Vacillator & Controller – Similarities & Differences

How are vacillators and controllers alike?  They both have strong opinions about how things should be done and both styles get angry.  We have met a few introverted vacillators that withdraw rather  than venting however most most vacillators show their anger.  Both styles have difficulty showing more vulnerable feelings that underlie anger. Mad is a powerful, intimidating emotion and often covers more tender feelings like fear, insecurity, humiliation, shame, loneliness or confusion.   So for both types an important growth goal is to get the soul words list and become aware of what emotions are underneath the anger and to learn to express these softer feelings.  Vulnerability is difficult for both the controller and vacillator.

How are these two styles different?  They are mad for different reasons.  Vacillators are mad because their idealized expectations are not met.  Vacillators want intense connection they can feel and express anger when they feel misunderstood, not valued or not seen.  If things are ideal there is no pain.  Vacillators have themes of abandonment in their childhood (sometimes blatant and sometimes subtle) and these fears of abandonment are kept away from awareness if they have intense connection and feel wanted.  In reality vacillators are angry because life isn’t ideal and pain happens in every relationship.   Vacillators focus their anger at someone in their present life who has made them feel an old wound from their past.  They often don’t see the connection and believe it’s all about the present.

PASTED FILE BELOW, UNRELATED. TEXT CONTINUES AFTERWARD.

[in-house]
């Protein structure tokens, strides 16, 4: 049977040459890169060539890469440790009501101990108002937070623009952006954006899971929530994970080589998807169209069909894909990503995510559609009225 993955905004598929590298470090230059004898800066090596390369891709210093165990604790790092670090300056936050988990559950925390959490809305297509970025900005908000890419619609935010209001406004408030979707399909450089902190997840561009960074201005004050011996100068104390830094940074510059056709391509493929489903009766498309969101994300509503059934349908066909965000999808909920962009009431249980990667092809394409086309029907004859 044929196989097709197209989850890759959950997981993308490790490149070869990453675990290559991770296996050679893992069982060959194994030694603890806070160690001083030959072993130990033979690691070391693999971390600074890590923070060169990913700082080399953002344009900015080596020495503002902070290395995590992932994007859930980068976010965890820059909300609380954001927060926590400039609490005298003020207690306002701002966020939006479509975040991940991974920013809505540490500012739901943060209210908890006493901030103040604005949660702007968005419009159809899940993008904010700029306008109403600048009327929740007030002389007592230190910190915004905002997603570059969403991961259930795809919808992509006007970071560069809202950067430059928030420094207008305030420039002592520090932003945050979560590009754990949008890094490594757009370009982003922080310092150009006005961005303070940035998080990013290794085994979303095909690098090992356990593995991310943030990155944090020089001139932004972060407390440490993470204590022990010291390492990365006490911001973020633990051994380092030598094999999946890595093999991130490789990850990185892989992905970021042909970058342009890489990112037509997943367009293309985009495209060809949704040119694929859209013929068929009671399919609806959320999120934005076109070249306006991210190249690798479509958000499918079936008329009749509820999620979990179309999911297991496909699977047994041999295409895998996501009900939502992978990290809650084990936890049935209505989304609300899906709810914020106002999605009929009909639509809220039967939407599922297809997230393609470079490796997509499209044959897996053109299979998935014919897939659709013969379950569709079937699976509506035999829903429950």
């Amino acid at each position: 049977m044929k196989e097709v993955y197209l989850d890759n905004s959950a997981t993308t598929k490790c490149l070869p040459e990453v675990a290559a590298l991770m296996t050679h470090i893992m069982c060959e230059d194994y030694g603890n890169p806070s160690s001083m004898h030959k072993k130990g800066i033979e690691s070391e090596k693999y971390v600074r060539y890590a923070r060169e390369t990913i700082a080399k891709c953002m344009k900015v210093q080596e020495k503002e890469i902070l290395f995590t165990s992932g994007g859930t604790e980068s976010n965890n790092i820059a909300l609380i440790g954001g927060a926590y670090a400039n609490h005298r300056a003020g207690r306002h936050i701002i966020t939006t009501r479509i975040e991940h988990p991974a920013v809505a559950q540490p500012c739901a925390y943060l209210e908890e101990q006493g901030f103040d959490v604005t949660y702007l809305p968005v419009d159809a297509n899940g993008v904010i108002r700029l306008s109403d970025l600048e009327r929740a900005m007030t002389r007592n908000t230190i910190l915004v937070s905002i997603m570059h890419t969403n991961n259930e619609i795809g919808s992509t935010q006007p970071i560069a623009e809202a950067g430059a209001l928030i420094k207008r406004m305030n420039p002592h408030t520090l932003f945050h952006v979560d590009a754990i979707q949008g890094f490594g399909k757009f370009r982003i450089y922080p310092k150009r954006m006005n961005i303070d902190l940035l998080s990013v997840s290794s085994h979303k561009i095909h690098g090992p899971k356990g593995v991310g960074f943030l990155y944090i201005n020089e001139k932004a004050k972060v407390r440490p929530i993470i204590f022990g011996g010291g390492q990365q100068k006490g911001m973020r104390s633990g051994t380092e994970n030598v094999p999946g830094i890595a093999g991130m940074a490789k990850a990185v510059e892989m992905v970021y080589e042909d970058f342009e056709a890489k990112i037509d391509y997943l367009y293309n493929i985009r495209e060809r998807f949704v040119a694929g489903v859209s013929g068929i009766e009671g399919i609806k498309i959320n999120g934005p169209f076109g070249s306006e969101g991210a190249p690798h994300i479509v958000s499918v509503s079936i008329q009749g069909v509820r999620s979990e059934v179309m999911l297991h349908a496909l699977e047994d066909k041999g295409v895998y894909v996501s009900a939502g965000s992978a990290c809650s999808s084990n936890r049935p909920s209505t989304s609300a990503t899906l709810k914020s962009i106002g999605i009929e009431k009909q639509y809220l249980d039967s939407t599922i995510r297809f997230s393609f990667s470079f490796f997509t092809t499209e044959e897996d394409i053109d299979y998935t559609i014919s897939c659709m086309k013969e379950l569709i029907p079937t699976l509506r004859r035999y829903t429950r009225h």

Controllers are NOT  angry because they don’t get connection.  Often did not experience enough genuine, tender connection growing up to even value it or know what they are missing.  They need control because having no control as a child was far too painful.  Being in charge means they don’t ever have to feel vulnerable again.  Many times in chaotic homes controllers experienced  feelings of shame,  humiliation and traumatic fear when they were young.  Being tough, intimidating and in control keeps these awful feelings far from awareness.  The problem is controllers carry around a lot of unresolved trauma deep inside; wounds that have never been comforted.  Their defensive, angry demeanor is necessary to keep from feeling vulnerable.  When these wounds are tended to, validated and comforted, the armor of anger is no longer needed.

So in summary, both styles are use anger as a defense against feeling childhood pain.  But, vacillators are mad because they don’t get ideal connection and controllers are mad if someone threatens their control.